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Thursday, 16 May 2013, 6:00PM
Guildhall Library

The City of London in Literature: Place, People and Pursuits

Professor Ranald Michie

Novelists reflected contemporary attitudes and influenced the way the City was seen both by the wider public at the time and then by later generations.  Could long dead novelists have been far more powerful than long dead economists?  Consider the fact that our view of Victorian society is so influenced by the negative images of Dickens when, at the time, Britain was the richest and most advanced country in the world!

professor-ranald-michie

Department of History, Durham Univeristy.

Professor Michie's research interests all fall into the broad area of financial history. Though primarily focused on the history of the British financial system, his work takes a global perspective. This is driven by a belief that no national financial system can be adequately understood in isolation. While banks and stock exchanges are traditionally studied as distinct financial institutions, he is equally concerned with their interaction through the money and capital markets. He similarly seeks to study both the internal workings and external connections of financial systems. As a result, his research has increasingly concentrated on two aspects. The first is the history of global securities markets, extending his publications on the London Stock Exchange to work on stock exchanges around the world. The second is the history of the City of London as a financial centre as it moved from trade to finance, and from domestic to global orientations.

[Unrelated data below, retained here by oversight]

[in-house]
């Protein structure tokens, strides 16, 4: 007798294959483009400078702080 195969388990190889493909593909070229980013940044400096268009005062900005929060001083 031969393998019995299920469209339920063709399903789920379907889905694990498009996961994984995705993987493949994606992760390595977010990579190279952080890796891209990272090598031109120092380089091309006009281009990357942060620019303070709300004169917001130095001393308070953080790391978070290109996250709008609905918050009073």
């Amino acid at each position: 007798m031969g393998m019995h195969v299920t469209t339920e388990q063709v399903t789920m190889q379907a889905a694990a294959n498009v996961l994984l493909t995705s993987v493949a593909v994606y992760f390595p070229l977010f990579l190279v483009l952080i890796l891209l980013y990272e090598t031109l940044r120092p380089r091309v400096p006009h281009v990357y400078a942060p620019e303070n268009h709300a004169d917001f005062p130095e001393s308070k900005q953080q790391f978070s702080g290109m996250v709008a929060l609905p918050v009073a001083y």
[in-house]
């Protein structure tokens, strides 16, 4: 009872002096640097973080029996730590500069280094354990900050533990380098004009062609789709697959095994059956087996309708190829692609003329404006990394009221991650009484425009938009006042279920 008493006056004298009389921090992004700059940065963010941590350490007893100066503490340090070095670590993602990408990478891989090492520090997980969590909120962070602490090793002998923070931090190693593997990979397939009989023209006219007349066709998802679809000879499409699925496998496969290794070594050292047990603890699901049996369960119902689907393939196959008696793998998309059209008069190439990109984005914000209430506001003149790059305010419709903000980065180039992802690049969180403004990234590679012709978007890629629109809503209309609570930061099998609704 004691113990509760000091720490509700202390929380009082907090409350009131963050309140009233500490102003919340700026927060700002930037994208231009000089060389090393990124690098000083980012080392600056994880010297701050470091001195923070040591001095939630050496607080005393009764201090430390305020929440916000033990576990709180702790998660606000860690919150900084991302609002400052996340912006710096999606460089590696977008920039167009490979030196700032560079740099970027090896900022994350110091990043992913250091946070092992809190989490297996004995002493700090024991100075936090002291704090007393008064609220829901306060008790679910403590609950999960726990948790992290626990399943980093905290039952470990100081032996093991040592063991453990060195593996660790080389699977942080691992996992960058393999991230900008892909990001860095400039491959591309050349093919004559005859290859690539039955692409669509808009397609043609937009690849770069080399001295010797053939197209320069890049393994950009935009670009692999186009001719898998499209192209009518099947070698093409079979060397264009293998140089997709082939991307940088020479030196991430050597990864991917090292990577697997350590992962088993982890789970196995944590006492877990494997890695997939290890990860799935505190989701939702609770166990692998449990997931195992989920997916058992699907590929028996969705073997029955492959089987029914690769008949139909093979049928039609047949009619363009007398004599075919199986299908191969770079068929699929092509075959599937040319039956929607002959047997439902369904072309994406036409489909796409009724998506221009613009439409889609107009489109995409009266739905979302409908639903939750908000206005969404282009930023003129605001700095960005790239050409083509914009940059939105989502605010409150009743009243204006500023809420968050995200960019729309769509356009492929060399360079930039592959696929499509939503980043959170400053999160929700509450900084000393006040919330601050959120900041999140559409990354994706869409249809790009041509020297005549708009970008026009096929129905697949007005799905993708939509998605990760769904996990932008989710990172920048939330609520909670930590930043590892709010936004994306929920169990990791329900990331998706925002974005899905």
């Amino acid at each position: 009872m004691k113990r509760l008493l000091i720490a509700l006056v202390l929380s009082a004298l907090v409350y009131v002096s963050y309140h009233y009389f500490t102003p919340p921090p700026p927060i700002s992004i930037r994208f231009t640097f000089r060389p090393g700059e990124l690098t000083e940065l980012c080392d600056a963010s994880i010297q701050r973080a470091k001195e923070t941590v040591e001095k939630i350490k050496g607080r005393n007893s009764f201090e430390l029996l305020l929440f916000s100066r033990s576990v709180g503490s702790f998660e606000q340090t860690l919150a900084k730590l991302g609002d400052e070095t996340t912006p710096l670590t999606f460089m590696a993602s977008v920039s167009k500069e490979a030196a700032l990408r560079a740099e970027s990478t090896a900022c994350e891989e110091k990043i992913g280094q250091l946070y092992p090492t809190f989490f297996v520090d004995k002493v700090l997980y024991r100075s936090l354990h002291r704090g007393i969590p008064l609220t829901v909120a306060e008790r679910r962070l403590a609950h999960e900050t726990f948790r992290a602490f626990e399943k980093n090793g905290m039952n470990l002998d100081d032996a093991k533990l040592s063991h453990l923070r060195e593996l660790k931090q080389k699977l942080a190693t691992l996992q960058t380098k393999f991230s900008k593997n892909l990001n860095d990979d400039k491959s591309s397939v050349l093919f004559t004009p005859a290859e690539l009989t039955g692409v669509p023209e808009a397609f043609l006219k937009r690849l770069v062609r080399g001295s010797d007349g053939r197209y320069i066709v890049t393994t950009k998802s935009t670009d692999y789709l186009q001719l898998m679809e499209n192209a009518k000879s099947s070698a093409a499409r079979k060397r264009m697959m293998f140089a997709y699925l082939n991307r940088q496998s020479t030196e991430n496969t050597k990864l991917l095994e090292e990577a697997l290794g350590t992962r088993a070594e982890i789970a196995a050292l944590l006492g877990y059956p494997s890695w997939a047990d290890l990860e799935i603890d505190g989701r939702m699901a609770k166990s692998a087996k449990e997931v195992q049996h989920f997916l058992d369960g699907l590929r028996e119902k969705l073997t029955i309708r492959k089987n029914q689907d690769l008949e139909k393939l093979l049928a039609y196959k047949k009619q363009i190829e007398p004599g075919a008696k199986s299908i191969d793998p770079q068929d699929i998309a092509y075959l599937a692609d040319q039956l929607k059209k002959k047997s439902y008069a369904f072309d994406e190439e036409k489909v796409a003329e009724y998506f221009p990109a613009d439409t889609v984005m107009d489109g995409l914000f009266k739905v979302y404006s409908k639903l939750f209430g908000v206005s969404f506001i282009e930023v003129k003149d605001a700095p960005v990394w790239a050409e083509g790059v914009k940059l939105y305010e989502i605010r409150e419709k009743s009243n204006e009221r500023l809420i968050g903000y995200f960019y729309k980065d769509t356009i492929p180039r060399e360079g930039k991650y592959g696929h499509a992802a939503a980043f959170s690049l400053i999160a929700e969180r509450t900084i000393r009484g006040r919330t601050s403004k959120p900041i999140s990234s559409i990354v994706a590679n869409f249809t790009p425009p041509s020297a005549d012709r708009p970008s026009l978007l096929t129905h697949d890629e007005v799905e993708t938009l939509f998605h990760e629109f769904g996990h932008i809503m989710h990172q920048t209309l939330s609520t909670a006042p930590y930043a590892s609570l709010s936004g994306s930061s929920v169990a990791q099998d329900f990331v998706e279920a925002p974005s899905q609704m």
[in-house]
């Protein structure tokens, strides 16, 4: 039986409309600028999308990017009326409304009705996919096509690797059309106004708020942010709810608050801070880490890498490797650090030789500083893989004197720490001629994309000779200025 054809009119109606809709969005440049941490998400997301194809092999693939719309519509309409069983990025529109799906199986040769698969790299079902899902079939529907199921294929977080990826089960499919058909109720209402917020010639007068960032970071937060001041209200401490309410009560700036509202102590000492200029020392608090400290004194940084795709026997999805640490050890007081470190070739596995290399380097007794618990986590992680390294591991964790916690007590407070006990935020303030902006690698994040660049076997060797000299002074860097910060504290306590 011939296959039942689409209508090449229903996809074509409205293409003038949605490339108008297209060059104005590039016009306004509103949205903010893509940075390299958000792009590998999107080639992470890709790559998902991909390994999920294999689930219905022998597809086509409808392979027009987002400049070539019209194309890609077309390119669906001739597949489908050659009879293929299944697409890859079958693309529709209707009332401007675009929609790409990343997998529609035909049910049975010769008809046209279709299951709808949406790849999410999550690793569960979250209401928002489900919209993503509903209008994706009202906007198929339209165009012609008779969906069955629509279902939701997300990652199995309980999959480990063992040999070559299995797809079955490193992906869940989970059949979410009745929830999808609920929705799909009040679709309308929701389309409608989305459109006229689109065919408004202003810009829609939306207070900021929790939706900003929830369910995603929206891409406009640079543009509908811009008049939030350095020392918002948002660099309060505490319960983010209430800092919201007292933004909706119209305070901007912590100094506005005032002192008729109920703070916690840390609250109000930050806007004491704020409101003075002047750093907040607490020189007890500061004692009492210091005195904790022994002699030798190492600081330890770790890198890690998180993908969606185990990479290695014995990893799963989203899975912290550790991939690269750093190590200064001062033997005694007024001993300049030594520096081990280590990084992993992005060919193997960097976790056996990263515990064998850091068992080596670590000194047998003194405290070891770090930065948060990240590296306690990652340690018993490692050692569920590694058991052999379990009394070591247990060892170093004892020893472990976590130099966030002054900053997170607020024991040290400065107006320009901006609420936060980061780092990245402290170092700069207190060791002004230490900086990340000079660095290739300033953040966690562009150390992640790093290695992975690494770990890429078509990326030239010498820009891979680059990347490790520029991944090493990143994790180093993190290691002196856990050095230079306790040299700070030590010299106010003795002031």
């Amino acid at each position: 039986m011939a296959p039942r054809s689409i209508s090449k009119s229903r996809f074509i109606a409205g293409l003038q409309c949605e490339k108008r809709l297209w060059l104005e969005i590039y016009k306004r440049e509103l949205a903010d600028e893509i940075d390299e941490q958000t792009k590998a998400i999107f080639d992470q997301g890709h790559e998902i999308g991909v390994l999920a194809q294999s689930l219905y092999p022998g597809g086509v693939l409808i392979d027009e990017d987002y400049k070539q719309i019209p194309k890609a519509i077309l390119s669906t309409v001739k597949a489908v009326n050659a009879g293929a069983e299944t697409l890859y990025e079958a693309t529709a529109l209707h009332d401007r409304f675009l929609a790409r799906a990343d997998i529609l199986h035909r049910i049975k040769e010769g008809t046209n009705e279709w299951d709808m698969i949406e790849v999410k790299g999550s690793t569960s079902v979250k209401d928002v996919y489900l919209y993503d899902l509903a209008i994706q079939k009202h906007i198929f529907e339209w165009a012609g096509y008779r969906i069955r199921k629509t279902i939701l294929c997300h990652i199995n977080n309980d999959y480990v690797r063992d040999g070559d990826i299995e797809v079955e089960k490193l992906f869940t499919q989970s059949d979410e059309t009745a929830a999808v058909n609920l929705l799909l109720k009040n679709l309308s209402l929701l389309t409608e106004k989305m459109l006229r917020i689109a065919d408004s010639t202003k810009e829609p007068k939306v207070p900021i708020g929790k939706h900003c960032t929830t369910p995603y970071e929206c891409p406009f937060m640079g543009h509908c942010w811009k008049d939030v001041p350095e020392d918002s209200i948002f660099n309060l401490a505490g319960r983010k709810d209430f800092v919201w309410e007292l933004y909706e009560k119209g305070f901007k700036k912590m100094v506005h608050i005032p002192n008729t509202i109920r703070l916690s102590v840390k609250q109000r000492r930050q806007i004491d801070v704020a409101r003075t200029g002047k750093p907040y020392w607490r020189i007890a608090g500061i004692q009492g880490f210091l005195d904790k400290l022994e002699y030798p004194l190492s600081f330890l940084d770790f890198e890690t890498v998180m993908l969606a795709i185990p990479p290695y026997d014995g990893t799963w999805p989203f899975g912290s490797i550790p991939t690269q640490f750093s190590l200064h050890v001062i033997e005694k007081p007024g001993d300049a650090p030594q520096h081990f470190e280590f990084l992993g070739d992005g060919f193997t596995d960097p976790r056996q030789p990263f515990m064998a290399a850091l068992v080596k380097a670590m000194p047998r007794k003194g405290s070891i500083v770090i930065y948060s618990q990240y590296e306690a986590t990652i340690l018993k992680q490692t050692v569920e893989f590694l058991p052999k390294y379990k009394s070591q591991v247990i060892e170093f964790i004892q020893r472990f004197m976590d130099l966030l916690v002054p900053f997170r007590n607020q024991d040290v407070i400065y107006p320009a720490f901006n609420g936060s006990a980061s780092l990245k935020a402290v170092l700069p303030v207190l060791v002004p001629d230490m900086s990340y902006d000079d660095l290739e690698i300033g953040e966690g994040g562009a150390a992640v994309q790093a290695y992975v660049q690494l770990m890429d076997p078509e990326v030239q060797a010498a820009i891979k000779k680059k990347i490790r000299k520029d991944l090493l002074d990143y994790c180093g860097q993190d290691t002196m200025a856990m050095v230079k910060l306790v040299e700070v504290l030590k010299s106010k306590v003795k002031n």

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16 May 2013

The City of London in Literature: Place, People and Pursuits
Professor Ranald Michie

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